Editor’s note: I have the privilege of communicating with World Vision supporters every day, and I am constantly amazed and humbled by their larger-than-life hearts, generosity, and desire to truly make a difference in our world. Many of them are parents, athletes, or students — donors and beneficiaries of charitable work in this country and others. About a year ago, I stumbled upon a blog post from Amanda, a World Vision sponsor, Caregiver Kit assembler, and living organ donor to her stepson. She has rewritten her post here. As her story has encouraged and reminded me of the power of great faith, I hope it does the same for you.
I am a wife, stepmom, second-grade teacher, and woman of faith. On April 26, 2010, I was blessed to be a living donor for my 17-year-old stepson’s liver transplant.
This story begins in June 2002, when my youngest stepson, Cayden, was diagnosed with ulcerative colitis, an incurable inflammatory bowel disease. At the time, he was hit with a double whammy — primary sclerosing cholangitis, a rare and also incurable secondary auto-immune disease of the liver where the bile ducts cause increased scarring in the liver, leading to the eventual need for a liver transplant.
I remember being told about living donation by doctors at the time. I knew I was O+ blood type universal. I privately wondered whether this was the reason why God brought me into my husband’s life, and perhaps why I was never able to have children of my own, but I never told anyone about those thoughts.
Eight years later, in February 2010, dangerous internal bleeding landed Cayden and our family 800 miles away from our home at Stanford University’s Lucile Packard Children’s Hospital in California. We were told it was time for him to be put on the transplant list. At this point, we were again encouraged to investigate living donation.
Although my husband, Dan, shared the same blood type as Cayden, he was rejected as a donor. I told him that I wanted to go through the work up to see if I was a match for him. We soon returned home, and just one week after the extensive medical testing, we found out that I had been accepted. With the transplant date set, my own fears started to set in as we started preparing to leave our home and jobs for up to 100 days to return to California for the transplant.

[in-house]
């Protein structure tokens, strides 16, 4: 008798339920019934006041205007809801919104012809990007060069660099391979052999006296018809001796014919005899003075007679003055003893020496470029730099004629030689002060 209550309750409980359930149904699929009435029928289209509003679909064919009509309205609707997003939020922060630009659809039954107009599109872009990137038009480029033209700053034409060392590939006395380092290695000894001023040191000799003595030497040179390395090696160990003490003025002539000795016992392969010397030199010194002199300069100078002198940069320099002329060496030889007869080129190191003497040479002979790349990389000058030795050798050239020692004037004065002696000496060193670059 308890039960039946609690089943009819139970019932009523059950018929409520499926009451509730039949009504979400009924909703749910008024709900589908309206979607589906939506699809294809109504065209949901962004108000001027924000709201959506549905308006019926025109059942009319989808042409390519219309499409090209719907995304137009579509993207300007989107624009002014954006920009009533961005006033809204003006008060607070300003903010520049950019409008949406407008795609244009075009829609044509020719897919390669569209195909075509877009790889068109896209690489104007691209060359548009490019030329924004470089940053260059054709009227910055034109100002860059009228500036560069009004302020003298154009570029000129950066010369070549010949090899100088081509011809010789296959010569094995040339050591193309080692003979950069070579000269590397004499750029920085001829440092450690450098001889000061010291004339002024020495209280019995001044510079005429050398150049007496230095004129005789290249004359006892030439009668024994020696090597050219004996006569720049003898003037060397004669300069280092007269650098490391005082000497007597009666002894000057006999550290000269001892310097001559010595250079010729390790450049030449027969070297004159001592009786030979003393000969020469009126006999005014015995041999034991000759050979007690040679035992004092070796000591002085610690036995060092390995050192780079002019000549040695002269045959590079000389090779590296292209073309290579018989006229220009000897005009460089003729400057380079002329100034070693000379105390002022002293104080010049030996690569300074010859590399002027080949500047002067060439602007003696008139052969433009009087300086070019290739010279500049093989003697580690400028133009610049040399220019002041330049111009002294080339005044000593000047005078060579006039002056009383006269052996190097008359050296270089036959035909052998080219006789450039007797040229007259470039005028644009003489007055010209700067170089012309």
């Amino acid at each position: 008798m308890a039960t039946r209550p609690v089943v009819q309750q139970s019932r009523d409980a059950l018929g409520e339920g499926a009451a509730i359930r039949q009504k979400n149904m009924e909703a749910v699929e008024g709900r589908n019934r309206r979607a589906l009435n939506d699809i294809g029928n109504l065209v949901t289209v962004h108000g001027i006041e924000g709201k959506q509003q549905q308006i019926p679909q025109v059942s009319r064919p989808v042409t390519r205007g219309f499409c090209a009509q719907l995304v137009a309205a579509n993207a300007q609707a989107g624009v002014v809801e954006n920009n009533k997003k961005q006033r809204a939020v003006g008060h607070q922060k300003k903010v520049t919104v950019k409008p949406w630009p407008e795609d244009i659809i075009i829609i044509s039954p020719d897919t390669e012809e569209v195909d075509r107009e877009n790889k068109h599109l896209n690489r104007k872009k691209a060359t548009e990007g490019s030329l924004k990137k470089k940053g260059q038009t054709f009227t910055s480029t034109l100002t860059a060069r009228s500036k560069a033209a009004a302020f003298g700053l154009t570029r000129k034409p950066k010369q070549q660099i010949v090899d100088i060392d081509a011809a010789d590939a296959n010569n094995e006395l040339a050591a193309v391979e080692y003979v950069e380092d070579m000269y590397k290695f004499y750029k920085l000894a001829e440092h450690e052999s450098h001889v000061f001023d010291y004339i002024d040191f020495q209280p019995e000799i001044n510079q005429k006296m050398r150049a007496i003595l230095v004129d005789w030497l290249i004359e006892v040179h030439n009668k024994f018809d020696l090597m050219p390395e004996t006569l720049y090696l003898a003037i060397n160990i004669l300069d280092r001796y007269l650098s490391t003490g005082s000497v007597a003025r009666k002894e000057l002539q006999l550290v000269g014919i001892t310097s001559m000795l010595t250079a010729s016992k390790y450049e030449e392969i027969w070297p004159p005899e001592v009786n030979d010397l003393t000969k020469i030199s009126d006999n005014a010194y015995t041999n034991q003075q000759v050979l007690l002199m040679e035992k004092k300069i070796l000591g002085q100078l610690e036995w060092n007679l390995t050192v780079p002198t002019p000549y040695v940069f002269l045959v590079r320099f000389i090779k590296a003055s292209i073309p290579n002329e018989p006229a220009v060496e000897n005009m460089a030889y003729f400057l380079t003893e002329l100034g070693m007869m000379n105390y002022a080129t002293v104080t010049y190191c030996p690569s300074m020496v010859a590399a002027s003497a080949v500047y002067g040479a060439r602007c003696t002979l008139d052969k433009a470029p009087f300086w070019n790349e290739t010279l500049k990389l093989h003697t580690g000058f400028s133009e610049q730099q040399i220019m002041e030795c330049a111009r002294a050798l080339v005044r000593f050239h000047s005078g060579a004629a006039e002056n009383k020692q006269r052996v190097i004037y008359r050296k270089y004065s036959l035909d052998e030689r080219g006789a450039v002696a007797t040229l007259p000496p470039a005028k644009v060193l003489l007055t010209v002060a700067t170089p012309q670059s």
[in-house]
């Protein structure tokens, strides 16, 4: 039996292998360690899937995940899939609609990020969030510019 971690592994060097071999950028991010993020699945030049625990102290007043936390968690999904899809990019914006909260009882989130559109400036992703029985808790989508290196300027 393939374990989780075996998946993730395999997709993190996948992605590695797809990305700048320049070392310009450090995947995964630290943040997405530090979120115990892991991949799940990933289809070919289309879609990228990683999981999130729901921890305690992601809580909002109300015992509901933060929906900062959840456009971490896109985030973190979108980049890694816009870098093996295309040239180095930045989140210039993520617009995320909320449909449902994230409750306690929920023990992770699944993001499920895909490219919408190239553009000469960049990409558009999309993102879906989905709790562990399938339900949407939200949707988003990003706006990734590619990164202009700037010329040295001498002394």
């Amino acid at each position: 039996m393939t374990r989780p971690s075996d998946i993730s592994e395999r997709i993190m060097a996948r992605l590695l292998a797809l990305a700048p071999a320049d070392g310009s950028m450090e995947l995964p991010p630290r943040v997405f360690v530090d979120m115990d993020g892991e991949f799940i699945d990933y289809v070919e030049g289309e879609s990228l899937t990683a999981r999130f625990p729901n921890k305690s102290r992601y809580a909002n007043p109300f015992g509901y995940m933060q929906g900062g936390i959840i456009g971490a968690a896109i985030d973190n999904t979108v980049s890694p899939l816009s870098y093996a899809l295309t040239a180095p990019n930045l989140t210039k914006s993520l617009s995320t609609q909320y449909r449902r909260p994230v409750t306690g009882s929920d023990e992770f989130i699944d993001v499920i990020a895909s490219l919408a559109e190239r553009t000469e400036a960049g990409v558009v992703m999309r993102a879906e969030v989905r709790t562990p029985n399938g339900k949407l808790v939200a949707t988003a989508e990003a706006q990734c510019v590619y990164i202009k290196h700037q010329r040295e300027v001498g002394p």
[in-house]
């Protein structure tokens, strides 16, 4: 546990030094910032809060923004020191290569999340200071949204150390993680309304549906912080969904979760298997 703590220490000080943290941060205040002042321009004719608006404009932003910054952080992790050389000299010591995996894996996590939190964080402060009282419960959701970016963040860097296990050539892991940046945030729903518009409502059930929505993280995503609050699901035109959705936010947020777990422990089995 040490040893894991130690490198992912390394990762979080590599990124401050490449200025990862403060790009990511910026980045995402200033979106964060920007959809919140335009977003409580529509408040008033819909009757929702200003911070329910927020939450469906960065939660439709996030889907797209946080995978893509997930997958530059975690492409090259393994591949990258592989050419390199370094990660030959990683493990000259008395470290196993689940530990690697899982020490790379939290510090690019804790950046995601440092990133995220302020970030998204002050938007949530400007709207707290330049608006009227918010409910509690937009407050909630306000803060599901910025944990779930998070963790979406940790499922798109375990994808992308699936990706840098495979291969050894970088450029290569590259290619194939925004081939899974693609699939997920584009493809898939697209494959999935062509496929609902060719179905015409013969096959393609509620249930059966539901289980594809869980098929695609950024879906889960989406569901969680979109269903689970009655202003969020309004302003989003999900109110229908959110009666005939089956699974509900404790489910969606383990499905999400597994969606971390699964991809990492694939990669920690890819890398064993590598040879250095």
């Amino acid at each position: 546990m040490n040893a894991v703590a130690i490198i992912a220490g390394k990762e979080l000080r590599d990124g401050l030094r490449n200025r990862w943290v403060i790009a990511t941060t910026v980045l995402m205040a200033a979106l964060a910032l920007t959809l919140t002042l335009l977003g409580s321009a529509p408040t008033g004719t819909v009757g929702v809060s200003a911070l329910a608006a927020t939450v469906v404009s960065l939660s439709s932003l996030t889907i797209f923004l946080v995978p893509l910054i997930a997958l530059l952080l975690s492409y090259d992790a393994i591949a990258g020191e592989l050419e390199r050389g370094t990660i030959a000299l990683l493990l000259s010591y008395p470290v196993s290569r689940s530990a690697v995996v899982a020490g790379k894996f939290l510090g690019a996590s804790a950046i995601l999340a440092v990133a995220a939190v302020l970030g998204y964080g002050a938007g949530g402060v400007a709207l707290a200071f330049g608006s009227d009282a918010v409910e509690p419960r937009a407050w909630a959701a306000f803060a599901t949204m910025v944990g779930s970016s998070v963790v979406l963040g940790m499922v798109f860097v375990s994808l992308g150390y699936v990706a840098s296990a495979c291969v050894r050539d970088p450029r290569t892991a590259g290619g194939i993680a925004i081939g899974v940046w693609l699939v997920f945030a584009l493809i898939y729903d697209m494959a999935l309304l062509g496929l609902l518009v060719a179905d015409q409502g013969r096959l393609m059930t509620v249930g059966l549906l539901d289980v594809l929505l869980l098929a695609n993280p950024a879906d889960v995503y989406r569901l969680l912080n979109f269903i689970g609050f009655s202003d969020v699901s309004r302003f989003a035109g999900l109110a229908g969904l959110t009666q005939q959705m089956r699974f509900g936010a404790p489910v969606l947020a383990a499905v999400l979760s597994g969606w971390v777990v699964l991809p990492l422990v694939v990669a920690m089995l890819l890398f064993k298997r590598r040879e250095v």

My sister-in-law and her family live just 10 minutes from Stanford, so we were grateful for family support and a place to stay. The day prior to the transplant, we were really missing our home church, so Dan and I headed to his sister’s church, Menlo Park Presbyterian, to help out with their Compassion Weekend. I can’t think of a better way to spend the Sunday before surgery than helping to assemble World Vision (my favorite charity) Caregiver Kits for those affected by the 2010 quake in Haiti.
As I walked through the kit assembly line, adding items like gloves, soap, and washcloths to the bright orange drawstring bag, the tears started to flow. As we prayed over the pallets of kits, I started to sob uncontrollably. How blessed and fortunate are we to live in a nation where we have access to healthcare, and where it is possible for doctors to give life to Cayden by giving him part of my liver?!
I also thought about our World Vision sponsored child, Mpho, from Lesotho in Africa. Because of our sponsorship, he was able to receive the medical attention he needed several years ago to cure a problem with one of his eyes. We have so many advantages in our country, which many of us take for granted. As Mpho’s sponsor, he has allowed us to share our blessings with him so he can go to school and live a healthy life, too, and I am grateful we are in a position to do so.
On surgery morning, I made certain that both Cayden and I had our prayer shawls that had been lovingly presented to us on Easter Sunday by our home church. The post-operation week was a blur, but the transplant was successful. After 71 days of temporarily living in the Palo Alto area, we were finally released to go home.
Now, a little over eight months post-transplant, both of us are doing wonderfully. Apparently, my liver loves its new home! That’s not to say there haven’t been a few bumps along the way. Without his spleen, Cayden is more susceptible than the normal person to all of the “bugs” in the air — his body isn’t able to fight them on its own. Fortunately, there have been no other major issues. We are in awe of the literally thousands of people who prayed for us throughout the transplant process, both known to us and unknown. Truly the power of God has revealed itself in our lives through this life event. I can confidently say we’ll never be the same again. Thanks be to God!
This was rewritten by Amanda Luce, age 42, Lakewood, Washington on January 10, 2011.
We want to hear your World Vision story. E-mail us at WVfamily@worldvision.org.